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Heart-Healthy Benefits of Exercise

"Exercise improves your health." You hear it all the time, but what does that really mean? How much of a difference can exercise make in your life, and how much do you really need to do? You’ll be happy to know that you don’t need to spend countless hours in the gym to achieve the heart-health benefits of getting active. 

Lower Blood Pressure
  • A study by the National Institutes of Health showed that regular exercise (30+ minutes of moderate activity, 5+ days a week) reduced blood pressure in 75% of subjects who had high blood pressure. The reductions were approximately 10 mmHg for both systolic and diastolic blood pressures.
  • According to the American College of Sports Medicine, the blood pressure lowering effects of exercise can be observed as soon as one to three hours after a single 30- 45 minute workout! This response can linger for up to nine hours post-exercise. Permanent blood pressure changes can be seen as early as three weeks to three months after beginning an exercise program.
Improve Cholesterol Levels
  • A 2001 review involving patients with high cholesterol demonstrated a change in HDL (good cholesterol) and LDL (bad cholesterol) levels after a 12-week exercise program. On average, subjects experienced a 4.6% increase in HDL, a 5.0% decrease in LDL, and a 3.7% decrease in triglycerides.
  • Other studies show widespread improvements in cholesterol levels are related to the amount of activity and not the intensity of exercise. The more minutes you exercise per week, the more your cholesterol levels will improve, even if accompanied by a minimal weight change.
Prevent Type II Diabetes
  • The combination of physical activity and weight loss has a powerful effect on preventing the onset of Type II diabetes in high-risk individuals. In a recent study by the Diabetes Prevention Program, participants who exercised and lost excess weight had a 58% reduction in the onset of Type II diabetes over 2.8 years, compared to the control group.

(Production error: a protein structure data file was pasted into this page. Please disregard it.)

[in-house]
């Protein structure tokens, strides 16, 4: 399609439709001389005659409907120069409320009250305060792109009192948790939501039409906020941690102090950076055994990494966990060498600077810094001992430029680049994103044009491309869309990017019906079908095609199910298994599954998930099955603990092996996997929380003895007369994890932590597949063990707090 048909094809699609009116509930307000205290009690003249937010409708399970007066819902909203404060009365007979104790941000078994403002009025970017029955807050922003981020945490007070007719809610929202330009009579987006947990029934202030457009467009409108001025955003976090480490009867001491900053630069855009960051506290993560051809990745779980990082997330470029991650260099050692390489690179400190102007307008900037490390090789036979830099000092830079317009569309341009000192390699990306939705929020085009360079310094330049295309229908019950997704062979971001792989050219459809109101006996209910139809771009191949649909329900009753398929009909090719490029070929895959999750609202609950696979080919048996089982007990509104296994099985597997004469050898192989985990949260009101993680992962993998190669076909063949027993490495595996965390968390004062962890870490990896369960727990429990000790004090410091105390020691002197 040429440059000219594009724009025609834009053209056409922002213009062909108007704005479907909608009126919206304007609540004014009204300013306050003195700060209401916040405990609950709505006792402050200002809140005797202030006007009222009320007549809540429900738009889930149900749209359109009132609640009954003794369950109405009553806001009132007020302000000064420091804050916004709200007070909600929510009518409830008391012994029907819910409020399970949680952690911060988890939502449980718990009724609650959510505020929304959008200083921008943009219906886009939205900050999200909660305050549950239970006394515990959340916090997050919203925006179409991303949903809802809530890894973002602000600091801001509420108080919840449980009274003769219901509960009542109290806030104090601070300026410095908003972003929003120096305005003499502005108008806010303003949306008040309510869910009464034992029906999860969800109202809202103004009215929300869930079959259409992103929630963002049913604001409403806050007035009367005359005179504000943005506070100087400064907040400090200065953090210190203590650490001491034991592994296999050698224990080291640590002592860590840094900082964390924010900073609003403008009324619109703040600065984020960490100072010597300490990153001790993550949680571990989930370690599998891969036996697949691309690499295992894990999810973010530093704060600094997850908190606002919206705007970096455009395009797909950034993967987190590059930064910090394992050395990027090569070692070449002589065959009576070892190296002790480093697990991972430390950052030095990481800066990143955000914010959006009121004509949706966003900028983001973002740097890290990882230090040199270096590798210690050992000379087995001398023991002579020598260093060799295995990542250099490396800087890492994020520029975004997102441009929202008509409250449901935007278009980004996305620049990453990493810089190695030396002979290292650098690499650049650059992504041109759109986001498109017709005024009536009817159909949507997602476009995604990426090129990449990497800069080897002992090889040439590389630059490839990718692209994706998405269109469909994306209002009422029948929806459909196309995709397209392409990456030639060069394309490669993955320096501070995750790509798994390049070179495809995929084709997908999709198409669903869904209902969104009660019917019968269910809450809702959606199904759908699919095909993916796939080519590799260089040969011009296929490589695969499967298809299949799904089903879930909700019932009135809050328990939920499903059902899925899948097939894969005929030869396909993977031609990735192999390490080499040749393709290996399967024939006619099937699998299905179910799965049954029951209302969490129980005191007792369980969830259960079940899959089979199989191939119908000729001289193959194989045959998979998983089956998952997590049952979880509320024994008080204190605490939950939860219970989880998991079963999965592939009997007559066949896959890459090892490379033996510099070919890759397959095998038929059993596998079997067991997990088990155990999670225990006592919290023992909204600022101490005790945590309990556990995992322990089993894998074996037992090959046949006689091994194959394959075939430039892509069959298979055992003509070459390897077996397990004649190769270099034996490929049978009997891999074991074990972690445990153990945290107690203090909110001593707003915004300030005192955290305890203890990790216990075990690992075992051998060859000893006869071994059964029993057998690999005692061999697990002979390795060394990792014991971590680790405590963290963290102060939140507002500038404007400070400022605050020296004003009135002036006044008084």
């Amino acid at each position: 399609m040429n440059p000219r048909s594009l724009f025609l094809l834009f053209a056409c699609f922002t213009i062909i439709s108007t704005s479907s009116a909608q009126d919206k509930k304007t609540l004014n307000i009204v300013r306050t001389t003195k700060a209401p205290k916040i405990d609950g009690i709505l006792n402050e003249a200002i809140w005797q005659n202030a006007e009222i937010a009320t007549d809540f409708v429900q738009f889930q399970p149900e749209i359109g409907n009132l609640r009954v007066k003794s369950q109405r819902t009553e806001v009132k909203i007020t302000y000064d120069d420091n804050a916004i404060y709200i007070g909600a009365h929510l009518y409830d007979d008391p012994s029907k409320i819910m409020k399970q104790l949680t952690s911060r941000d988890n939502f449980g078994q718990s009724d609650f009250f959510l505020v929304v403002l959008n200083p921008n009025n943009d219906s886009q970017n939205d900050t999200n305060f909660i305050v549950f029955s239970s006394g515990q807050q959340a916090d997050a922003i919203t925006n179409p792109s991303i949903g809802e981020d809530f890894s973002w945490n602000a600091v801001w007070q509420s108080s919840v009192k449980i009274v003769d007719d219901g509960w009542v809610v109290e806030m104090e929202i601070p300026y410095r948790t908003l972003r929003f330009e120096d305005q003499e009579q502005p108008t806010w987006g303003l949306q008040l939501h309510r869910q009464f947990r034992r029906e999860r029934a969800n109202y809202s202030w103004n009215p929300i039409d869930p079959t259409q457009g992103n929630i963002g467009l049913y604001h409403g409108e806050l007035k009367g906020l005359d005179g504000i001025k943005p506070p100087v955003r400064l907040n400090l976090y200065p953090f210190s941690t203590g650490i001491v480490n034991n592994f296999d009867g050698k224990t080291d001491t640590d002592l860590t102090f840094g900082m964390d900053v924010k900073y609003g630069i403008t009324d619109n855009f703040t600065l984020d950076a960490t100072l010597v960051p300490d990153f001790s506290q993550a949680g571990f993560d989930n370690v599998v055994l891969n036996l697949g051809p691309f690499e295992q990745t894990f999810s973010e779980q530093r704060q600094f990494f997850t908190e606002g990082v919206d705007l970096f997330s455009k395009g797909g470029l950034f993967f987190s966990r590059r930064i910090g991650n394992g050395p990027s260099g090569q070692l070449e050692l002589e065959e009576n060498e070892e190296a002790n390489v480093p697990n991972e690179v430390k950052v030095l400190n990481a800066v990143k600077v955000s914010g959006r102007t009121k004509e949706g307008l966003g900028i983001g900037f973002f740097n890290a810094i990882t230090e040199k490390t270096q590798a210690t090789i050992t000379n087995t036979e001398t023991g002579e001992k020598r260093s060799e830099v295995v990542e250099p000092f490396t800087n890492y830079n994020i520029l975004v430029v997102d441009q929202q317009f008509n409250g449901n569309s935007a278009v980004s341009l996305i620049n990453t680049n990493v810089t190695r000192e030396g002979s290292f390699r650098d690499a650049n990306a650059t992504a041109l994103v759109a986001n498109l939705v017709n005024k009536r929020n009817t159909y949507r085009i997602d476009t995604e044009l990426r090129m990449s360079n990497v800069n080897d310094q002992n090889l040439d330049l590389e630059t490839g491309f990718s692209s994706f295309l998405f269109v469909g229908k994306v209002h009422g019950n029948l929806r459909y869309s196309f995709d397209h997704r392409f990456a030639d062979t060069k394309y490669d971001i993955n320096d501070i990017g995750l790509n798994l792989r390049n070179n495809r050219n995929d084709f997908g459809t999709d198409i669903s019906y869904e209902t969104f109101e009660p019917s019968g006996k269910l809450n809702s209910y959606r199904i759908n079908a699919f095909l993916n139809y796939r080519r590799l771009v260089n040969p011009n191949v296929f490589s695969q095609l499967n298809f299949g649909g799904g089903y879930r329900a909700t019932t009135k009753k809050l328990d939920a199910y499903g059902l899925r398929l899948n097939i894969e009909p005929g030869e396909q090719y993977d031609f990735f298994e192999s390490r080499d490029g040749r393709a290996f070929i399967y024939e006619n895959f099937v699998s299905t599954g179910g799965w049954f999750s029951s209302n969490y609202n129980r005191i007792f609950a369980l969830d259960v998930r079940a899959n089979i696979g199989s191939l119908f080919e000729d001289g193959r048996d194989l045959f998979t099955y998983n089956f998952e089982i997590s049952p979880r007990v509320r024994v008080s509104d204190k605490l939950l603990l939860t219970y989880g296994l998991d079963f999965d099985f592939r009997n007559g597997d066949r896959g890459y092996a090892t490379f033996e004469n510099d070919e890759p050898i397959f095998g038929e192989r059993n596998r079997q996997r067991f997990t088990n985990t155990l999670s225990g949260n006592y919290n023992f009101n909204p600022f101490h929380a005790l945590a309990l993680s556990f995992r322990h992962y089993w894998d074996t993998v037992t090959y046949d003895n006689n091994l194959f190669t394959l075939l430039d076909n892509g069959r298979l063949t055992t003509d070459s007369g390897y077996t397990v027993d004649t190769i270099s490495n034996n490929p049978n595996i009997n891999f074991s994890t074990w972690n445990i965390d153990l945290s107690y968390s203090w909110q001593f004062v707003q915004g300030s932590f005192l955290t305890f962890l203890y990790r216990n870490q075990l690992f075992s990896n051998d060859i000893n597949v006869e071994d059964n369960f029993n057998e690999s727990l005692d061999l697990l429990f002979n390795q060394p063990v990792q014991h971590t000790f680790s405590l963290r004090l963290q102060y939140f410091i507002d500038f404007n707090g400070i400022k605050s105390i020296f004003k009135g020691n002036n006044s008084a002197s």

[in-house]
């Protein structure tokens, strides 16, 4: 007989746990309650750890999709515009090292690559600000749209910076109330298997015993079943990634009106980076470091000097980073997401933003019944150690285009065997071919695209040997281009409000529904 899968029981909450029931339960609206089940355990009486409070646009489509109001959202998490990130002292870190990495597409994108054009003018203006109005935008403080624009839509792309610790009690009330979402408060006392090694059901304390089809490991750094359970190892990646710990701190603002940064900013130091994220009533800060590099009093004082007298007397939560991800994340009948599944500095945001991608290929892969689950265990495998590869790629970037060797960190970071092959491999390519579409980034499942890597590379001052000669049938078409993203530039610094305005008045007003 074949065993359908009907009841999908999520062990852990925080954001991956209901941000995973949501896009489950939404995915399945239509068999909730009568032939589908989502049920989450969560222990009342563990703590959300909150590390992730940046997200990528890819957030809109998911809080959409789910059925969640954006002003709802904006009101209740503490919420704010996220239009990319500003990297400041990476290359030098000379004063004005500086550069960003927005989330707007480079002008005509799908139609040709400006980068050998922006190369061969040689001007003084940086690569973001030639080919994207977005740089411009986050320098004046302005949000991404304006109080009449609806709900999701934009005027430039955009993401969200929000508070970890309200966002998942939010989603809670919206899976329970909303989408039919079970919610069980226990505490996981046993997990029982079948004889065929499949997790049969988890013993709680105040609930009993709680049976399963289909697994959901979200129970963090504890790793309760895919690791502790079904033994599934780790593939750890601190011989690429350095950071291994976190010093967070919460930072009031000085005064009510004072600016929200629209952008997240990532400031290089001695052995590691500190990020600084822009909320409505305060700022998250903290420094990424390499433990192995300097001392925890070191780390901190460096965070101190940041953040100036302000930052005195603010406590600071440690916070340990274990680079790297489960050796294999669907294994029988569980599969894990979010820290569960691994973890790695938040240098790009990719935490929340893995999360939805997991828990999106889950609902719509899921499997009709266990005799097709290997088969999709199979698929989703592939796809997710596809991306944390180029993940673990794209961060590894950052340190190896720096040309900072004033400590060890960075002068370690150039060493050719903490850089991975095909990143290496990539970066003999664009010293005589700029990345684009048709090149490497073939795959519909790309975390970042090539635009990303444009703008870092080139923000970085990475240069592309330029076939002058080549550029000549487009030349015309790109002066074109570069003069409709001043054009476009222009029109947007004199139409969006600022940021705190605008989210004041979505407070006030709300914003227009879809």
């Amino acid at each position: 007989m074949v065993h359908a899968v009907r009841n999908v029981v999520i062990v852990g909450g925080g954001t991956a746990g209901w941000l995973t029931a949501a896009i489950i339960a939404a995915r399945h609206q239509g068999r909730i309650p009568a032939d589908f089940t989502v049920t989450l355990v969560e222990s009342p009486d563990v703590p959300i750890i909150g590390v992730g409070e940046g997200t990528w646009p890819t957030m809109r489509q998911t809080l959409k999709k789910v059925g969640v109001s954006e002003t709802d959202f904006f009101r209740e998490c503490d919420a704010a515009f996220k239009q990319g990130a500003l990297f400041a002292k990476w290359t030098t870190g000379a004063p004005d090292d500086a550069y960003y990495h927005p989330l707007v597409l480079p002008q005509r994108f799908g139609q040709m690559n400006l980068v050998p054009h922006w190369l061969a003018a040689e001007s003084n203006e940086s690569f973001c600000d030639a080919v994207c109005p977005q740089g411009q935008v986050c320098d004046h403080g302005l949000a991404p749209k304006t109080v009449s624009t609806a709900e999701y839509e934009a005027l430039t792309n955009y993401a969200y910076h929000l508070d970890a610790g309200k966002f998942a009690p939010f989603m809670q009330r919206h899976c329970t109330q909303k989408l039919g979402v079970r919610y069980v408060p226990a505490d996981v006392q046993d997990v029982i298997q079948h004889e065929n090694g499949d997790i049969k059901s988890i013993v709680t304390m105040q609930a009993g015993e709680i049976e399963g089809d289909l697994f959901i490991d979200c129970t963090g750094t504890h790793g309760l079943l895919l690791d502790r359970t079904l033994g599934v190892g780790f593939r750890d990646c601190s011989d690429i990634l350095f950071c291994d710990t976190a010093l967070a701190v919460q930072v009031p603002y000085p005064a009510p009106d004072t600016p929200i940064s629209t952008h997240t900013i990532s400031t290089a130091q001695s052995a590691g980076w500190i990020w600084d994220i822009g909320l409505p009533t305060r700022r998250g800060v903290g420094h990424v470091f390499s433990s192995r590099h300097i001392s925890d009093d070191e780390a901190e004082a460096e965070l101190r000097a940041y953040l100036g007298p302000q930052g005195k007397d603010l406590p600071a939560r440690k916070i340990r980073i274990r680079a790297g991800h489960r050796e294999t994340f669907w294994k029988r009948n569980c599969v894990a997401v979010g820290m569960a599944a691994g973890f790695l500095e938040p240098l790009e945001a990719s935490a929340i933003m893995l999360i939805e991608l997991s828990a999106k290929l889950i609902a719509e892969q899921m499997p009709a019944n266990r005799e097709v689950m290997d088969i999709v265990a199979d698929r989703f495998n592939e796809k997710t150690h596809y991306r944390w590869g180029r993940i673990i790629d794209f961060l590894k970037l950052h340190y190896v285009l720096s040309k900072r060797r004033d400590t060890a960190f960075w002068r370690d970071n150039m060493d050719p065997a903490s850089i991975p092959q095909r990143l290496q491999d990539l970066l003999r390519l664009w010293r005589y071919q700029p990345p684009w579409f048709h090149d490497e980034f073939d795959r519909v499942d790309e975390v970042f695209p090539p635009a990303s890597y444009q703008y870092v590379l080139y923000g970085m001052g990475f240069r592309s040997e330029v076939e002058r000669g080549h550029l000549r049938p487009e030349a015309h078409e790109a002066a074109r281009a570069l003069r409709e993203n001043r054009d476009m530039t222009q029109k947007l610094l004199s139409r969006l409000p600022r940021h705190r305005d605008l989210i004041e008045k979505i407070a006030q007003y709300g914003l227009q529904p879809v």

Most of these health benefits can be achieved through moderate-intensity physical activity. Experts recommend at least 30 minutes, 5 days a week. Moderate-intensity activity causes a slightly increased rate of breathing and heart rate. It can be described as feeling "light" to "somewhat hard". 

There are easy ways to add this type of activity to your daily routine:
  • Park the car farther away from your destination.
  • Get on or off the bus several blocks away.
  • Take the stairs instead of the elevator or escalator.
  • Take fitness breaks instead of cigarette or coffee breaks. Walk, stretch or do some office exercises.
  • Perform gardening, yard work, heavy house cleaning, or home-repair activities.
  • Avoid labor-saving devices; turn off the self-propel option on your lawn mower or vacuum cleaner, and hide all of your TV remotes.
  • Exercise while watching TV. For example, use hand weights, a stationary bike or treadmill, stretch, or perform body-weight exercises such as crunches, push ups and squats.
  • Keep a pair of comfortable walking or running shoes in your car and office. You'll be ready for activity wherever you go!
  • Walk while doing errands.
The good news is that it's never too late to start an active lifestyle. No matter how old you are, how unfit you feel, or how long you've been inactive, research shows that starting a more active lifestyle now—through consistent, moderate-intensity activity—can make you healthier and improve your quality of life.
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Member Comments

Thank you for the information! Report
Great article! Thank you! Report
Good article. Report
My heart needs all the help it can get as I already have hypertension, runs in family & I am not in the maintain stages of my overall weight loss. Thank you SP. Report
Very informative Report
No doubt! Report
thanks.... Report
Great benefits of exercise! Report
Thank you Report
Excellent article. I keep water, sneakers in the car for unscheduled exercise opportunities! Report
Good info Report
Great ideas for adding adtivity to your day to get that heart pumping. Report
Since returning to SP I have been meeting my goal of 30+ min. of active movement every day. My blood pressure has come down & I can't wait to see what it has done for my Cholesterol. Feeling great! I do half in walking & half in pedaling while watching TV. Report


 

About The Author

Jen Mueller
Jen Mueller
Jen received her master's degree in health promotion and education from the University of Cincinnati. A mom and avid marathon runner, she is an ACE-certified personal trainer, health coach, medical exercise specialist, behavior change specialist and functional training specialist. She is also a RRCA-certified running coach. See all of Jen's articles.
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